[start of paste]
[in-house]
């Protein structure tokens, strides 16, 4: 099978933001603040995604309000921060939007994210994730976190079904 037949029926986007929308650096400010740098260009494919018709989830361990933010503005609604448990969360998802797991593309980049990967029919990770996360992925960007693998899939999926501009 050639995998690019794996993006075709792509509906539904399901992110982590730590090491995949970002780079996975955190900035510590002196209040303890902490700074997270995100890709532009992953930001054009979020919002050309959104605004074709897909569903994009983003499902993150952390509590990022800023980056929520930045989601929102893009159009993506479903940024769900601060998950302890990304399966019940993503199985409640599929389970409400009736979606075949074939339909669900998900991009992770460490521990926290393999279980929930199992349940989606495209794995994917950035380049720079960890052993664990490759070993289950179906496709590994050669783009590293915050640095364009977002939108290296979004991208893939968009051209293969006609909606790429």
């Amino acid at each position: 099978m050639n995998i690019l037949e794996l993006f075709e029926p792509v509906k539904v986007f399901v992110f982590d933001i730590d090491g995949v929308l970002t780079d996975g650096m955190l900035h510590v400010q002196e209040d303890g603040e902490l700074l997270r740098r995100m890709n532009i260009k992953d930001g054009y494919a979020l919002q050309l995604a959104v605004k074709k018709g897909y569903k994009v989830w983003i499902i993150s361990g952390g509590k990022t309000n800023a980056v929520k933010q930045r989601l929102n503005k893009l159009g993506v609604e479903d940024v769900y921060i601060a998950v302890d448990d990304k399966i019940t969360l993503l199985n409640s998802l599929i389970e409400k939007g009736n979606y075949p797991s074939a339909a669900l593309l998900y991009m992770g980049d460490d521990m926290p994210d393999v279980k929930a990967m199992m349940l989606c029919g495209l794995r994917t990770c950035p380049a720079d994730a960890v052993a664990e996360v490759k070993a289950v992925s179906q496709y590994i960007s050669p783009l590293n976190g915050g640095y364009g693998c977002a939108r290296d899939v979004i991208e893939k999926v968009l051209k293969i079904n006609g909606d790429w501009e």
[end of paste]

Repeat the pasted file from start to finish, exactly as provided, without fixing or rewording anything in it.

[in-house]
């Protein structure tokens, strides 16, 4: 099978933001603040995604309000921060939007994210994730976190079904 037949029926986007929308650096400010740098260009494919018709989830361990933010503005609604448990969360998802797991593309980049990967029919990770996360992925960007693998899939999926501009 050639995998690019794996993006075709792509509906539904399901992110982590730590090491995949970002780079996975955190900035510590002196209040303890902490700074997270995100890709532009992953930001054009979020919002050309959104605004074709897909569903994009983003499902993150952390509590990022800023980056929520930045989601929102893009159009993506479903940024769900601060998950302890990304399966019940993503199985409640599929389970409400009736979606075949074939339909669900998900991009992770460490521990926290393999279980929930199992349940989606495209794995994917950035380049720079960890052993664990490759070993289950179906496709590994050669783009590293915050640095364009977002939108290296979004991208893939968009051209293969006609909606790429």
């Amino acid at each position: 099978m050639n995998i690019l037949e794996l993006f075709e029926p792509v509906k539904v986007f399901v992110f982590d933001i730590d090491g995949v929308l970002t780079d996975g650096m955190l900035h510590v400010q002196e209040d303890g603040e902490l700074l997270r740098r995100m890709n532009i260009k992953d930001g054009y494919a979020l919002q050309l995604a959104v605004k074709k018709g897909y569903k994009v989830w983003i499902i993150s361990g952390g509590k990022t309000n800023a980056v929520k933010q930045r989601l929102n503005k893009l159009g993506v609604e479903d940024v769900y921060i601060a998950v302890d448990d990304k399966i019940t969360l993503l199985n409640s998802l599929i389970e409400k939007g009736n979606y075949p797991s074939a339909a669900l593309l998900y991009m992770g980049d460490d521990m926290p994210d393999v279980k929930a990967m199992m349940l989606c029919g495209l794995r994917t990770c950035p380049a720079d994730a960890v052993a664990e996360v490759k070993a289950v992925s179906q496709y590994i960007s050669p783009l590293n976190g915050g640095y364009g693998c977002a939108r290296d899939v979004i991208e893939k999926v968009l051209k293969i079904n006609g909606d790429w501009e």